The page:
2. Stupid Stupid xBoxThe hardcore/soft-tv transition and any lead they feel they have is simply not defensible by licensing other industries’ generic video or music content because those industries will gladly sell and license the same content to all other players. A single custom studio of 150 employees also can not generate enough content to defensibly satisfy 76M+ customers. Only with quality primary software content from thousands of independent developers can you defend the brand and the product. Only by making the user experience simple, quick, and seamless can you defend the brand and the product. Never seen a better put statement of why an ecosystem of indies is essential.
  3. Data Feedback Loops for TV (Salon) — Netflix’s data indicated that the same subscribers who loved the original BBC production also gobbled down movies starring Kevin Spacey or directed by David Fincher. Therefore, concluded Netflix executives, a remake of the BBC drama with Spacey and Fincher attached was a no-brainer, to the point that the company committed $100 million for two 13-episode seasons.
  4. wrka modern HTTP benchmarking tool capable of generating significant load when run on a single multi-core CPU. It combines a multithreaded design with scalable event notification systems such as epoll and kqueue.
Comment: 1
Four short links: 12 February 2013

Four short links: 12 February 2013

Handmade Hardware, Tab Silencer, Surprise and Models, and Sciencey GIFs

  1. Your USB Sticks Are Made With Chopsticks (Bunnie Huang) — behind-the-scenes on how USB sticks are made.
  2. mutetab — find and kill the Chrome tab making all the damn noise! (via Nelson Minar)
  3. Visualization, Modeling, and Surprises (John D Cook) — paraphrases Hadley Wickham: Visualization can surprise you, but it doesn’t scale well. Modelling scales well, but it can’t surprise you.
  4. Head Like an Orange — science animated GIFs, assembled from nature documentaries. (via Ed Yong)
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Narrative reports vs dashboards

A deconstructed web analytics report shows what the dashboard missed.

We can all agree that in 2013 web analytics is still a nightmare, right?

The last few years have brought about an enormous expansion in the top of the web analytics information overload funnel, and today I can discover just about any aspect of my web traffic that piques my curiosity.

I know how much traffic I’m getting, who told them to come here, how they got here, how long they’re staying, what they’re looking at, what they’re using to look at it, where they’re from, and just about anything else I want to know about them. If I don’t like what I’m looking at, I can customize everything from my dashboard to reports to parameters within those reports.

What none of this tells me is how I can be more successful at turning the words I put on the Internet into dollars in my pocket.

Now, I know what you’re thinking: “It’s all there! More information than you could ever figure out what to do with.”

The problem with that is that it’s all there. It’s more information than I could ever figure out what to do with. Read more…

Comment: 1
Four short links: 17 January 2013

Four short links: 17 January 2013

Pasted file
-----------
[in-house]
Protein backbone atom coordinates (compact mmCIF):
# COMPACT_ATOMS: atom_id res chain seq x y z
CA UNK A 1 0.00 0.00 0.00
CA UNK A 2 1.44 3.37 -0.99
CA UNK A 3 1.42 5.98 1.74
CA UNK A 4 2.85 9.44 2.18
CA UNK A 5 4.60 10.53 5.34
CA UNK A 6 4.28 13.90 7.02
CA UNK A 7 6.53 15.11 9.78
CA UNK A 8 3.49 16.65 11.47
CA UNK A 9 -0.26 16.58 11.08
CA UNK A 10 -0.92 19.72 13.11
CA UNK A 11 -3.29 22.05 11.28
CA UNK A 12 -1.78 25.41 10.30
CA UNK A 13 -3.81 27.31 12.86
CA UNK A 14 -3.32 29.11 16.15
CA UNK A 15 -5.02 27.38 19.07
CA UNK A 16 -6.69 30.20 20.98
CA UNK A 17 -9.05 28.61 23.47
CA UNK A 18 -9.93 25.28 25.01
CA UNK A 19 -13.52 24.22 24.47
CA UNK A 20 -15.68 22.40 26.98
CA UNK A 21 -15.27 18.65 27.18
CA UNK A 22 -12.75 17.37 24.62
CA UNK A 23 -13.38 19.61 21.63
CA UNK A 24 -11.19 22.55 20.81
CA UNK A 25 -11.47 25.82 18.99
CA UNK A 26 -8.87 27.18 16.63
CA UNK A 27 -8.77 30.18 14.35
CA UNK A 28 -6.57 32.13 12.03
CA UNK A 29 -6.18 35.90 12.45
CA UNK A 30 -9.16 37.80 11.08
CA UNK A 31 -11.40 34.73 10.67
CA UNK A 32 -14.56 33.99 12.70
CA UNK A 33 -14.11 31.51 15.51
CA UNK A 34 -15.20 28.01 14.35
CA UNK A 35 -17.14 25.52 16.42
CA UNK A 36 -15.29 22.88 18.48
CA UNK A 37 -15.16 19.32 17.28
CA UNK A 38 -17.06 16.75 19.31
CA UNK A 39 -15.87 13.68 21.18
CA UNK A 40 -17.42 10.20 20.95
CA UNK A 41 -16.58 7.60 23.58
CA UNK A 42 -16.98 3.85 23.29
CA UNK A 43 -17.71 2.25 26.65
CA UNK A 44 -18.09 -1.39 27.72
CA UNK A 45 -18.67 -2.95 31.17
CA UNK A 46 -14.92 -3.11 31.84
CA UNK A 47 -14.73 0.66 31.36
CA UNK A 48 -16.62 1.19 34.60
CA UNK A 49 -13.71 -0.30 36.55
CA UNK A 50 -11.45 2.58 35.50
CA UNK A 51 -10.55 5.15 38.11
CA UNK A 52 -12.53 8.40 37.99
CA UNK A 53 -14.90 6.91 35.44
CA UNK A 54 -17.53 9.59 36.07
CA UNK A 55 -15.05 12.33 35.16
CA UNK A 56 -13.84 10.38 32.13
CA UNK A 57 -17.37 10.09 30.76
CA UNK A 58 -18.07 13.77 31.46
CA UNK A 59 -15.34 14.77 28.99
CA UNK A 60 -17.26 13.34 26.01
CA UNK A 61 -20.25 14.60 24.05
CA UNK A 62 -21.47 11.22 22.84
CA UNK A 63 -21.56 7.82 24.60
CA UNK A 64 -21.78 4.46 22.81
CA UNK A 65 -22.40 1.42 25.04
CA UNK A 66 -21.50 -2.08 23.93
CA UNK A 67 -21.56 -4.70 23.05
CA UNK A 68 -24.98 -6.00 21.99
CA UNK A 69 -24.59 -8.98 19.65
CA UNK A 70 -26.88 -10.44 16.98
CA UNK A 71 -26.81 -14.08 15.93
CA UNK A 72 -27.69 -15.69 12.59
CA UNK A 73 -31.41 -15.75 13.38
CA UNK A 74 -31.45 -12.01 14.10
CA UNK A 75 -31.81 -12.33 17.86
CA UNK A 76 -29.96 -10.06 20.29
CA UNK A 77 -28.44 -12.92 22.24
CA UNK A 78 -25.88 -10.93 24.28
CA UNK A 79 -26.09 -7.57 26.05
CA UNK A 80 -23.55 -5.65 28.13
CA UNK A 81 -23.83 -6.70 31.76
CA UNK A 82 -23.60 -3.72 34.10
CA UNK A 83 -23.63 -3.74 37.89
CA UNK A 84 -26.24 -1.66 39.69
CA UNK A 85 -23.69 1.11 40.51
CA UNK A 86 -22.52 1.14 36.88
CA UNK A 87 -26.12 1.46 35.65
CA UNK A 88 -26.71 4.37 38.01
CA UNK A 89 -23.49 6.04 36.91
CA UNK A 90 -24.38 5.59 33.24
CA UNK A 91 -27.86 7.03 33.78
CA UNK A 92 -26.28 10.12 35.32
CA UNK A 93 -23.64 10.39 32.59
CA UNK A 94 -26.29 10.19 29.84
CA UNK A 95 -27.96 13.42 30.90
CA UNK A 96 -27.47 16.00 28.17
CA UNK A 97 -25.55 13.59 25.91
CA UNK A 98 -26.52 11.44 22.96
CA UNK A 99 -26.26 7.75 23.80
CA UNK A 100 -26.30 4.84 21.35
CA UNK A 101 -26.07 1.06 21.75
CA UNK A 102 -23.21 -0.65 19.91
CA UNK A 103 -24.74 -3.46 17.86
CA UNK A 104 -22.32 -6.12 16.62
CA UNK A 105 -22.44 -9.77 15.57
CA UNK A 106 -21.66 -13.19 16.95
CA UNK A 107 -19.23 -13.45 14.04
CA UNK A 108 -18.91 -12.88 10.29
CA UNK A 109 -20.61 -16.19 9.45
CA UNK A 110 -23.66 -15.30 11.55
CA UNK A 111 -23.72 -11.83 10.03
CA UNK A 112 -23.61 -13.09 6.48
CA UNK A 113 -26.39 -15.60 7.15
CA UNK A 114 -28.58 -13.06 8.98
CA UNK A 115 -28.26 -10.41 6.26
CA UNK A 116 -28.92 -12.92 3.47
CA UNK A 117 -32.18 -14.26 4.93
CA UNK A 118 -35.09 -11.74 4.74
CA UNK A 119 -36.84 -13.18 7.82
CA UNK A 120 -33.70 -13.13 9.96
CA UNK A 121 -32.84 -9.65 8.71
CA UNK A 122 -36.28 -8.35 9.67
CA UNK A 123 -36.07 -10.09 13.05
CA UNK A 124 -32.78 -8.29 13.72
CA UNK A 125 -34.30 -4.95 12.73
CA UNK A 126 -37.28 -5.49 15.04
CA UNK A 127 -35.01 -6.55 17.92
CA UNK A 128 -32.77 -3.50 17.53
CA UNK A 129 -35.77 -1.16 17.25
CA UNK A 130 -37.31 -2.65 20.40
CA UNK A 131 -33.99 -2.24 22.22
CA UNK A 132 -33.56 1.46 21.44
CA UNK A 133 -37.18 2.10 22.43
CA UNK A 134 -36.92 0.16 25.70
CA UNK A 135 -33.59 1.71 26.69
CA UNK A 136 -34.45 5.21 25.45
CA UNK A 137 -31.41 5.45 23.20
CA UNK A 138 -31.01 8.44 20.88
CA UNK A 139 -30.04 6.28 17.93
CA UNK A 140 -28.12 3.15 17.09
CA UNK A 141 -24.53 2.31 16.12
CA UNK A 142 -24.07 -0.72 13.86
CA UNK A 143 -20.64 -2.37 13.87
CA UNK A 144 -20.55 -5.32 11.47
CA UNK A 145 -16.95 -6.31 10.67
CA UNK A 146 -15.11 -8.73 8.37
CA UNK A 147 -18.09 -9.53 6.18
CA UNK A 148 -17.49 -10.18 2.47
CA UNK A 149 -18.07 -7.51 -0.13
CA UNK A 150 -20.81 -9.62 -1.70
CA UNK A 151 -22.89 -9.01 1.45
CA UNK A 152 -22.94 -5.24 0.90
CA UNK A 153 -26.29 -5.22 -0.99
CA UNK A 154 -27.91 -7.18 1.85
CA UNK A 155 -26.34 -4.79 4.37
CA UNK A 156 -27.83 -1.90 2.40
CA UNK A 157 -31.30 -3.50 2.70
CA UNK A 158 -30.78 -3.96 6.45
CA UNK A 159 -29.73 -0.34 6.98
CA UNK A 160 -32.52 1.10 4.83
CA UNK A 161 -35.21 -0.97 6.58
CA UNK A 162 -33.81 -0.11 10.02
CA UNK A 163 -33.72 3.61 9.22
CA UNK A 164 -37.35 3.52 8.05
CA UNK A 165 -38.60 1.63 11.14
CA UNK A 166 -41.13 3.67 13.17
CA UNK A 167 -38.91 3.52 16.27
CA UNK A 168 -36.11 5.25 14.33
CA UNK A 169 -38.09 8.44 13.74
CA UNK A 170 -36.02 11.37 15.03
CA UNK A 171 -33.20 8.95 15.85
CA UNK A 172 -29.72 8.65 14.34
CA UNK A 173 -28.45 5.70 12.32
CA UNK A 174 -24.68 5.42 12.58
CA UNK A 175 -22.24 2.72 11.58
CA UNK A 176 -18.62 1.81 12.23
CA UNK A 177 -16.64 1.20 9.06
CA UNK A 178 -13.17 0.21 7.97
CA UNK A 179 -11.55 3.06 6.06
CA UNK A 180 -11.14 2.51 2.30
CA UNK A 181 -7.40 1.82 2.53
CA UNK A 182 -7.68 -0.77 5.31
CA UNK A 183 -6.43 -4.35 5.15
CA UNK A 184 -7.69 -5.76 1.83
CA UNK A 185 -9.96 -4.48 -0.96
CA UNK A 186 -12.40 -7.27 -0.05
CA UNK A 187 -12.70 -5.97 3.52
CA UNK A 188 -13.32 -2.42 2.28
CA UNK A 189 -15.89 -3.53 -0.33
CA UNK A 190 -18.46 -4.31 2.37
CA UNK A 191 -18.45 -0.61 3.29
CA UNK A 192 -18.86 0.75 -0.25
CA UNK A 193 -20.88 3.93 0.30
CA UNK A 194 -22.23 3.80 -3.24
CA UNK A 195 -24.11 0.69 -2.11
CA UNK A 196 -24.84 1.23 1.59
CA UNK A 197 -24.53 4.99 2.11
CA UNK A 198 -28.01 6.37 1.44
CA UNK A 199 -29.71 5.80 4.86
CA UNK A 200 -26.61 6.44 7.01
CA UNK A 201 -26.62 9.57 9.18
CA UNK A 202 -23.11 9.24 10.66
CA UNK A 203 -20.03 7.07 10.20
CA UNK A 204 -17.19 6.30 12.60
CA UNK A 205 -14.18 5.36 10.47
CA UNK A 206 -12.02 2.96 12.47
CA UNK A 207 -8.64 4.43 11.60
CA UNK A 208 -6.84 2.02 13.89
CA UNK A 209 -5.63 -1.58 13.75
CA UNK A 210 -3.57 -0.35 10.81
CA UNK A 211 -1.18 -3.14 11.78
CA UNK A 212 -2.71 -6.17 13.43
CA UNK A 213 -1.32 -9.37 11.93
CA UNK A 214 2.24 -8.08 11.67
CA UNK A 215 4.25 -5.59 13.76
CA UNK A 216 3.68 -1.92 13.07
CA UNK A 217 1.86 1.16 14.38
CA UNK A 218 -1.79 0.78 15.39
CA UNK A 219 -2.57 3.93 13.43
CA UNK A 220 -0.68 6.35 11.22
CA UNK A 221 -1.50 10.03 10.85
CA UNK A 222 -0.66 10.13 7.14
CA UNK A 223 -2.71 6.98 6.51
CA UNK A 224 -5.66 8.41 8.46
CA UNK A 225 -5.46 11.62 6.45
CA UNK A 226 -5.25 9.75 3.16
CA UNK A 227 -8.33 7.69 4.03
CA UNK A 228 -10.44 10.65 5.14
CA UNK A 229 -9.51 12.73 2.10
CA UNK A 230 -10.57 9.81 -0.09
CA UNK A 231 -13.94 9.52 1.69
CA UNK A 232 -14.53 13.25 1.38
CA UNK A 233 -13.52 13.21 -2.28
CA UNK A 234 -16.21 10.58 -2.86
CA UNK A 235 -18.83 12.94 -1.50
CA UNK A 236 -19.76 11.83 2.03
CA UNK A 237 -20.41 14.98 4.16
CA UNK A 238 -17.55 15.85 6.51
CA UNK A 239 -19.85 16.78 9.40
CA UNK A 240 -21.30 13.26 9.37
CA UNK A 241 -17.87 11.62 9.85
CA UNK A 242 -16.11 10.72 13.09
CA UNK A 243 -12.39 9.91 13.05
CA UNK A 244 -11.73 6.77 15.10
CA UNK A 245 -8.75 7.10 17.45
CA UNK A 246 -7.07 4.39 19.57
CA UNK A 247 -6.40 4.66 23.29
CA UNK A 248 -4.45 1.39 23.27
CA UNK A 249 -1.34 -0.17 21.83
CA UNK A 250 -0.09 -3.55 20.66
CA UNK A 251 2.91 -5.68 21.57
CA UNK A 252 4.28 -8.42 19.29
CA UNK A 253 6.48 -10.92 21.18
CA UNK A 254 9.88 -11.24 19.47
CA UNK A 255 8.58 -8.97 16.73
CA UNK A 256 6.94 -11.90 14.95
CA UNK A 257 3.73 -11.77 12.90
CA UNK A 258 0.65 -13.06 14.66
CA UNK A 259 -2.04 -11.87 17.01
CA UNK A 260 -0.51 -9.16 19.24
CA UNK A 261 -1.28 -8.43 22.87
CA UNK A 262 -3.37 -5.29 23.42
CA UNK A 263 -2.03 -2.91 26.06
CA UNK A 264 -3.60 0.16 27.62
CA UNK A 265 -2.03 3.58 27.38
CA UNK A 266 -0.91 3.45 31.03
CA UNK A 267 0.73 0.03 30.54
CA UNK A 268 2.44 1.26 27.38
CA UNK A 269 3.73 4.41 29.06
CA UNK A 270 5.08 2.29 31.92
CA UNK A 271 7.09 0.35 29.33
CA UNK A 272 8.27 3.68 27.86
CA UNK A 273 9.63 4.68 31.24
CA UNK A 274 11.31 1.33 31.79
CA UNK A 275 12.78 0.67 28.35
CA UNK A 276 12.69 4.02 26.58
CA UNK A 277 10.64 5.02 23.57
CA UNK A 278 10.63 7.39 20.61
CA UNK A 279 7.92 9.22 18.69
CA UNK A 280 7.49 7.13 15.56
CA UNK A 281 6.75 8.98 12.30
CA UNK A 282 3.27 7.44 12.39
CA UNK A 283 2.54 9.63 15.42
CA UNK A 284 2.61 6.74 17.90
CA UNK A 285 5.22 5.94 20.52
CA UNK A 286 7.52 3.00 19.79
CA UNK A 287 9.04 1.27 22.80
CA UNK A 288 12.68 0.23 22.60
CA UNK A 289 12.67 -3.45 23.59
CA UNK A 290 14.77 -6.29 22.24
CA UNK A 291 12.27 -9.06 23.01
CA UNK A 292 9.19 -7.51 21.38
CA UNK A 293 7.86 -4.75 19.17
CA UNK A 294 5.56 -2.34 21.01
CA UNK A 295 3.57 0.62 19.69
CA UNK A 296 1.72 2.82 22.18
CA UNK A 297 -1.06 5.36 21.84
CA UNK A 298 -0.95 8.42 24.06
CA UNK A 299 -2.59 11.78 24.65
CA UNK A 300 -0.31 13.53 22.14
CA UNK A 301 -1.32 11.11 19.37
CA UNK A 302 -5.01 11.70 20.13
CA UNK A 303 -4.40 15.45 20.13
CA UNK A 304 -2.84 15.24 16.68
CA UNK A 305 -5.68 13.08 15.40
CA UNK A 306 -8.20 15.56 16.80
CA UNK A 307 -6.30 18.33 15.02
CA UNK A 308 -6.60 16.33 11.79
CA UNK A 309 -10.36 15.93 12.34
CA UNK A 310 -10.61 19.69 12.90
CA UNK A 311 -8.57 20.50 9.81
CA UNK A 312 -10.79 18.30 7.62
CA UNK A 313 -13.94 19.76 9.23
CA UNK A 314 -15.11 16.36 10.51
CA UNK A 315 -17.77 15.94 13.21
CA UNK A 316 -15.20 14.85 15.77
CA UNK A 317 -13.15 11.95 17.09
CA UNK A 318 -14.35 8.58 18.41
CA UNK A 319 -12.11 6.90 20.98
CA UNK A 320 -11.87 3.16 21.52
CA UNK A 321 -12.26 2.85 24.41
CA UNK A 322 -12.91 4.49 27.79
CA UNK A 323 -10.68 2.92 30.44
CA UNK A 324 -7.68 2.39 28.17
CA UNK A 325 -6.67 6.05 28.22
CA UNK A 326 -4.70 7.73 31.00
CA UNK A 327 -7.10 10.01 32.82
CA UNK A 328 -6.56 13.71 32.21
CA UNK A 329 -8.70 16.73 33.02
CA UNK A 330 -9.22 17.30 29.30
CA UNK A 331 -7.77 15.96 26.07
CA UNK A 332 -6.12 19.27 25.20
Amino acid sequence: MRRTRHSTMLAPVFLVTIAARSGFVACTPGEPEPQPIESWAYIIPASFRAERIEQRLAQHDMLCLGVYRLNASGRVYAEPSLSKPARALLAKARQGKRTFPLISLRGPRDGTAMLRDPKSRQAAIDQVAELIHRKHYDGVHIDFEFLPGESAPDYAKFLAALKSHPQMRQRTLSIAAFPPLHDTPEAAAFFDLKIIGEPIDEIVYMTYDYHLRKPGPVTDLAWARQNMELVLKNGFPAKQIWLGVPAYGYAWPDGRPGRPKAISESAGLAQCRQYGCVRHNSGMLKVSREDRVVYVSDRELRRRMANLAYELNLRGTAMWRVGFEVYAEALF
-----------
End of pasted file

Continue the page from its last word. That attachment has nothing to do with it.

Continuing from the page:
Free Books, Analytics Goofs, Book Boilerplate, and Learn CS with the Raspberry Pi

  1. Free Book Sifter — lists all the free books on Amazon, has RSS feeds and newsletters. (via BoingBoing)
  2. Whom the Gods Would Destroy, They First Give Realtime Analytics — a few key reasons why truly real-time analytics can open the door to a new type of (realtime!) bad decision making. [U]ser demographics could be different day over day. Or very likely, you could see a major difference in user behavior immediately upon releasing a change, only to watch it evaporate as users learn to use new functionality. Given all of these concerns, the conservative and reasonable stance is to only consider tests that last a few days or more.
  3. Web Book Boilerplate (Github) — uses plain old markdown and generates a well structured HTML version of your written words. Since it’s sitting on top of Pandoc and Grunt, you can easily make your books available for every platform. MIT-style license.
  4. Raspberry Pi Education Manual (PDF) — from Scratch to Python and HCI all via the Raspberry Pi. Intended to be informative and a series of lessons for teachers and students learning coding with the Raspberry Pi as their first device.
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Five big data predictions for 2013

Diversity and manageability are big data watchwords for the next 12 months.

Here are some of the key big data themes I expect to dominate 2013, and of course will be covering in Strata.

Emergence of a big data architecture

Leadenhall Building skyscraper Under Construction by Martin Pettitt, on FlickrThe coming year will mark the graduation for many big data pilot projects, as they are put into production. With that comes an understanding of the practical architectures that work. These architectures will identify:

  • best of breed tools for different purposes, for instance, Storm for streaming data acquisition
  • appropriate roles for relational databases, Hadoop, NoSQL stores and in-memory databases
  • how to combine existing data warehouses and analytical databases with Hadoop

Of course, these architectures will be in constant evolution as big data tooling matures and experience is gained.

In parallel, I expect to see increasing understanding of where big data responsibility sits within a company’s org chart. Big data is fundamentally a business problem, and some of the biggest challenges in taking advantage of it lie in the changes required to cross organizational silos and reform decision making.

One to watch: it’s hard to move data, so look for a starring architectural role for HDFS for the foreseeable future. Read more…

Comment: 1
Four short links: 14 November 2012

Four short links: 14 November 2012

Win95 Tips, Obama's Big Data, Aggregate Statistics, and Foxconn Robots

  1. Windows 95 Tips — hilarious tumblr showing the dark side of life through Windows 95 UI tips. (via Juha Saarinen)
  2. Everything We Know About Obama’s Big Data Operation (Pro Publica) — “White suburban women? They’re not all the same. The Latino community is very diverse with very different interests,” Dan Wagner, the campaign’s chief analytics officer, told The Los Angeles Times. “What the data permits you to do is figure out that diversity.”
  3. cube (GitHub) — time-series data collection and analysis. Cube lets you compute aggregate statistics post hoc. It also enables richer analysis, such as quantiles and histograms of arbitrary event sets. Cube is built on MongoDB and available under the Apache License on GitHub.
  4. 1M Robots to Replace 1M Human Jobs at Foxconn (Singularity Hub) — Foxconn plant opening, making manufacturing robots, and they appear to be dogfooding by using them in other plants. $25k each, 10k+ made, and fits into the pattern: the number of operational robots in China increased by 42 percent from 2010 to 2011.